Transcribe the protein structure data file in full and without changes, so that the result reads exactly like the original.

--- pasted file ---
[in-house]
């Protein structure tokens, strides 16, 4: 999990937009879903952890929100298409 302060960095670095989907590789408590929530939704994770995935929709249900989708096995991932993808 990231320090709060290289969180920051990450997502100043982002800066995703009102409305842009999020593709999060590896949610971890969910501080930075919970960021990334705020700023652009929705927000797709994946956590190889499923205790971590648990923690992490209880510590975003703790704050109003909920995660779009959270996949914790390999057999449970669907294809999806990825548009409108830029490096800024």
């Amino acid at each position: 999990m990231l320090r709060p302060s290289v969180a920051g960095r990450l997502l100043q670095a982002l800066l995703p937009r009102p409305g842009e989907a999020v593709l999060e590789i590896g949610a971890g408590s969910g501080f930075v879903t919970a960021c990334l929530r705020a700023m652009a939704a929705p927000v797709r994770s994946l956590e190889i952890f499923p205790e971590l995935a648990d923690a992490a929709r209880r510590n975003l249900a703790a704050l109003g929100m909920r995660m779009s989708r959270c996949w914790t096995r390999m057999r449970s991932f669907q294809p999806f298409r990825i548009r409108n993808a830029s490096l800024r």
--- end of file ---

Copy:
[in-house]
């Protein structure tokens, strides 16, 4: 999990937009879903952890929100298409 302060960095670095989907590789408590929530939704994770995935929709249900989708096995991932993808 990231320090709060290289969180920051990450997502100043982002800066995703009102409305842009999020593709999060590896949610971890969910501080930075919970960021990334705020700023652009929705927000797709994946956590190889499923205790971590648990923690992490209880510590975003703790704050109003909920995660779009959270996949914790390999057999449970669907294809999806990825548009409108830029490096800024």
């Amino acid at each position: 999990m990231l320090r709060p302060s290289v969180a920051g960095r990450l997502l100043q670095a982002l800066l995703p937009r009102p409305g842009e989907a999020v593709l999060e590789i590896g949610a971890g408590s969910g501080f930075v879903t919970a960021c990334l929530r705020a700023m652009a939704a929705p927000v797709r994770s994946l956590e190889i952890f499923p205790e971590l995935a648990d923690a992490a929709r209880r510590n975003l249900a703790a704050l109003g929100m909920r995660m779009s989708r959270c996949w914790t096995r390999m057999r449970s991932f669907q294809p999806f298409r990825i548009r409108n993808a830029s490096l800024r």